Sunday, October 12, 2008

A Must Read for the Middle Classes


In The Sunday Times I used Joanna Hogg's exceptional film Unrelated as an excuse to meditate on the condition of the middle classes. In fact, I'm slightly less sympathetic to the ol' bourgeoisie today than I was when I wrote the piece. In the interim I have endured one of those all too common conversations with a member of the rural middle class. This involves me being bright, funny, full of anecdote and, above all, profoundly interested in my interlocutor's life, work, family, opinions etc.. I'm good at this, it's a hack thing. He/she talks gaily about him/herself. But, on the matter of me, only one subject comes up - the house where I live. Once it is established that it is not the Great Hall at Little Bastard or Bugger's Manor, Buggerston under Slob, that it is, in fact, merely quite a nice place on the river, and that I am, therefore, emphatically not an occasion for the urgent activity of social climbing, general schmoozing and mutual grooming, I am at once consigned to the file marked 'inessential' and all that remains is for Mr/Mrs Interlocutor to bring this conversation to an end. 
The next time it happens I shall cause a scene.
(The picture shows a member of the English middle class enjoying himself.)

9 comments:

  1. It happens to people when they reach a certain age, too. Suddenly, they stop being interesting, even though what they say is equally as fascinating pre-age-watershed than post.

    The internet is quite a good anecdote to prejudice and snobbery, because you can interact according to interests. But it lacks the witty repartee element of real conversation, such as you have recently had with that charming lord/lady of some local manor.

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  2. anecdote?! What am I on? antidote.

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  3. Thanks for this, a chance now to see something I'd probably have missed or not have heard of. Nick Cohen's article today makes for an interesting counterpoint, too.

    Is it possible to resign from the middle classes or is it a life sentence? I'm thinking a tattoo may be the only answer.

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  4. The local fellow is merely being honest in not asking you about yourself -- he is not interested in anything but your house. But your politeness isn't honest either; as you say, all of your questions are those of "a hack" -- you don't care what this guy has to say about himself, but you've been trained to ask.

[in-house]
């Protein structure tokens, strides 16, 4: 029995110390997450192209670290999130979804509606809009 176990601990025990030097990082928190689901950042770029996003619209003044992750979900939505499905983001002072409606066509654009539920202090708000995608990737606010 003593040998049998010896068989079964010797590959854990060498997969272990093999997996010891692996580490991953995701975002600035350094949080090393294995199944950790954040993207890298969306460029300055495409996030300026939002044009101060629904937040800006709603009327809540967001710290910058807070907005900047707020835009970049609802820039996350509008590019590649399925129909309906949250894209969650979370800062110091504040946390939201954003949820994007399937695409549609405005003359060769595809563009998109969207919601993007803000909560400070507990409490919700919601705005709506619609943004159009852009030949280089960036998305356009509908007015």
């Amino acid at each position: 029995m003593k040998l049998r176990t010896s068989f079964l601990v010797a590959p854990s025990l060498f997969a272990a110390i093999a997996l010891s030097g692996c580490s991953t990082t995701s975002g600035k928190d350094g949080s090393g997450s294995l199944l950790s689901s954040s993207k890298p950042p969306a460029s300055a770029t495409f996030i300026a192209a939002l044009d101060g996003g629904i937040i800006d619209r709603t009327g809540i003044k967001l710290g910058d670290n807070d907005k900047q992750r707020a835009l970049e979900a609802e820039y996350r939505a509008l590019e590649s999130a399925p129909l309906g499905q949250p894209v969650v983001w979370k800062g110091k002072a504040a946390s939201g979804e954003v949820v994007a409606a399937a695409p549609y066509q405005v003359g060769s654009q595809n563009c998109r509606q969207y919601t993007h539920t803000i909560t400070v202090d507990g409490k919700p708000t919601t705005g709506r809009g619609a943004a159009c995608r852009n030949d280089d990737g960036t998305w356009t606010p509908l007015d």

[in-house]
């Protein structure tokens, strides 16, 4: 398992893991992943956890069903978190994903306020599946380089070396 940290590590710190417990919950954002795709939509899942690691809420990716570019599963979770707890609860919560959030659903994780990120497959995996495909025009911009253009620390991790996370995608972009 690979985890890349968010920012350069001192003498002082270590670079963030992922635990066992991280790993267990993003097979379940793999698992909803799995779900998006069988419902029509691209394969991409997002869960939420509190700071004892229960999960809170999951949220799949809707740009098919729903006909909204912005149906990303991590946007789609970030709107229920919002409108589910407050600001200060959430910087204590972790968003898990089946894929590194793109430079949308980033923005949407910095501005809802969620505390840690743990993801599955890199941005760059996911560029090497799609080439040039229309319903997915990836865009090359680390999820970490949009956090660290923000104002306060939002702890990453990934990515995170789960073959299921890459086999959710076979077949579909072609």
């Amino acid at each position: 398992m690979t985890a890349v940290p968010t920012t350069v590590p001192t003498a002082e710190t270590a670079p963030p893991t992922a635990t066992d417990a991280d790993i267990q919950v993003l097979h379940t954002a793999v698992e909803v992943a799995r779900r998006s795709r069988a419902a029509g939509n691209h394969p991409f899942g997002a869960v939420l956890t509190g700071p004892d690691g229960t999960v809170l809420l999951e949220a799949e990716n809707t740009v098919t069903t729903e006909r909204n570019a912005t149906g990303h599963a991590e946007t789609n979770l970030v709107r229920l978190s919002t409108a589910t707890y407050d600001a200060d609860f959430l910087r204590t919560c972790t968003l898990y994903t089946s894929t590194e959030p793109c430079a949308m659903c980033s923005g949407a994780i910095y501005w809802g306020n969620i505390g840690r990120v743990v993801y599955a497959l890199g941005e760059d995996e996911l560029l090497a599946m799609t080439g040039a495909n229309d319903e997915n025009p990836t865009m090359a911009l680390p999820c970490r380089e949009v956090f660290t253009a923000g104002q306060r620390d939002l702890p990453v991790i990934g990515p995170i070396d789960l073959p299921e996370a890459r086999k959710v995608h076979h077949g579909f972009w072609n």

Sad, what's happened to conversation, not to mention community.

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  5. If you think this is a new phenomenon, you can't have read many Penguin classics.

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  6. I think it is very wrong to conflate "middle classes" and "bourgeois." They are categories of different kinds. "Middle classes" is purely an economic category. "Bourgeois" (burgher, borghese, burgess) however, is a social category. A lorry driver may be solidly middle-class, but is not (or unlikely to be) bourgeois. A book editor may make considerably less money than the lorry driver, but is much likelier to be bourgeois. This may not be how Marxists use these words, but I think the distinction is extremely useful.

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  7. It seems to me that Susan comes the closest to getting it right.

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  8. Your article reinforces my theory that the phony humanity of the anti-bourgeois leftist is an aesthetic judgment on humanity. Artists and leftists both share this trait. They worship "people" in the abstract, but despise them in the concrete. They objectify people as objects to fulfill aesthetic projects, be they political, social or artistic. So a class without a "narrative" is an abomination to their aesthetic sensibility.

    If I could waive a magic wand to change humanity for the better, one of my first steps would be to eradicate the noxious notion of "authenticity" from human consciousness. Not many notions have caused more misery than it.

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  9. mary o'donnellOctober 14, 2008 8:45 am

    Really enjoyed your piece on Joanna Hogg and 'Unrelated'. You expose the dilemma which many writers/artists encounter among contemporaries. Critics, time and again, failing to find the necessary grit of the proletarian in a novel/story/poem/film then go on to theorise ad nauseam about the author's treatment of the middle-classes. There is some approval if one can suggest that the middle-classes do, indeed, dream, but their general inauthenticity is still taken for granted. In Ireland where I am based, to be middle-class or to write about middle-class characters is to be consigned to a slightly sniffy level of enquiry by some commentators! You're correct about the French and their patient examination of the lives of that 'tribe in the middle' though. But the French are less afraid of intellectual enquiry than, I reckon, the British or Irish of today.

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